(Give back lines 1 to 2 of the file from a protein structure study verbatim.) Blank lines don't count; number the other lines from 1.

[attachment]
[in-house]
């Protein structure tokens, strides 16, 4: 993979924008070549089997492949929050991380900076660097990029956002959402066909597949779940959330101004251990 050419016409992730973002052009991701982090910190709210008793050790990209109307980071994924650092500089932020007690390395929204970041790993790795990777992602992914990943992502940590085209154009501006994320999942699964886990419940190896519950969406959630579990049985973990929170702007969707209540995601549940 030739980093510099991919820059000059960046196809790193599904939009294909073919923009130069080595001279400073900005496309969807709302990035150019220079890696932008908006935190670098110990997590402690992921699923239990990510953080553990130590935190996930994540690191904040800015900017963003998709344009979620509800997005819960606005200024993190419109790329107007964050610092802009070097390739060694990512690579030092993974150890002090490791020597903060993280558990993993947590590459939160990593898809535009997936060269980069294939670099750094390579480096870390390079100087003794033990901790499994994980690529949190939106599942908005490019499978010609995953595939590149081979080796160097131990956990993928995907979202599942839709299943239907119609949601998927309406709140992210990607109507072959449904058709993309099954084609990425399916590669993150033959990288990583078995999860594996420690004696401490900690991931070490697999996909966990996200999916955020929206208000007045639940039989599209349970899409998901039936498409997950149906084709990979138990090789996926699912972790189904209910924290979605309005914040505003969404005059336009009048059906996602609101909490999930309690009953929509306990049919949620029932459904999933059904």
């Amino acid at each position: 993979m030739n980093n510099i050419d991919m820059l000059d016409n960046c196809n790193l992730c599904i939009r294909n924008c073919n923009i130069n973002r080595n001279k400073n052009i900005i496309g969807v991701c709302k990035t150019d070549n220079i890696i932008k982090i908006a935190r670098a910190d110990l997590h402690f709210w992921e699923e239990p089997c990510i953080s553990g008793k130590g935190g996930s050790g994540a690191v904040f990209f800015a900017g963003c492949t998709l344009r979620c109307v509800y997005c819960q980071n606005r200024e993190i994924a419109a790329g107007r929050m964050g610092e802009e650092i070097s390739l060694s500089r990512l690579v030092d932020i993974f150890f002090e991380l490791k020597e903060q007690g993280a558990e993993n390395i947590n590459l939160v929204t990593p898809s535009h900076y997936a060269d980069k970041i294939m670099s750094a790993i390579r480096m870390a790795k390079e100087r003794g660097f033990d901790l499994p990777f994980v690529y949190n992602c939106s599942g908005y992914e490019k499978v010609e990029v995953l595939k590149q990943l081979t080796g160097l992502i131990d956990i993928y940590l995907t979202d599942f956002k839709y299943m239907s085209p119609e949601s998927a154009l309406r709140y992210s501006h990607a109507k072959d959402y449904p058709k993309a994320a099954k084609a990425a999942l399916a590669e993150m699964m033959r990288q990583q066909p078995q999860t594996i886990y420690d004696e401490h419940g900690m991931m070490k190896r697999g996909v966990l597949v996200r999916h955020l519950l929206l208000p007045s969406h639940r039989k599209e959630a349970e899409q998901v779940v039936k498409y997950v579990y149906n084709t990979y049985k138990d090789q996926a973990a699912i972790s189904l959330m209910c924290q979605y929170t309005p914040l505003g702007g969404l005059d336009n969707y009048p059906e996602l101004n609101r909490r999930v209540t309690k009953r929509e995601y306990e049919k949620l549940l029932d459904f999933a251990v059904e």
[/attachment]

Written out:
[in-house]
């Protein structure tokens, strides 16, 4: 993979924008070549089997492949929050991380900076660097990029956002959402066909597949779940959330101004251990 050419016409992730973002052009991701982090910190709210008793050790990209109307980071994924650092500089932020007690390395929204970041790993790795990777992602992914990943992502940590085209154009501006994320999942699964886990419940190896519950969406959630579990049985973990929170702007969707209540995601549940 030739980093510099991919820059000059960046196809790193599904939009294909073919923009130069080595001279400073900005496309969807709302990035150019220079890696932008908006935190670098110990997590402690992921699923239990990510953080553990130590935190996930994540690191904040800015900017963003998709344009979620509800997005819960606005200024993190419109790329107007964050610092802009070097390739060694990512690579030092993974150890002090490791020597903060993280558990993993947590590459939160990593898809535009997936060269980069294939670099750094390579480096870390390079100087003794033990901790499994994980690529949190939106599942908005490019499978010609995953595939590149081979080796160097131990956990993928995907979202599942839709299943239907119609949601998927309406709140992210990607109507072959449904058709993309099954084609990425399916590669993150033959990288990583078995999860594996420690004696401490900690991931070490697999996909966990996200999916955020929206208000007045639940039989599209349970899409998901039936498409997950149906084709990979138990090789996926699912972790189904209910924290979605309005914040505003969404005059336009009048059906996602609101909490999930309690009953929509306990049919949620029932459904999933059904």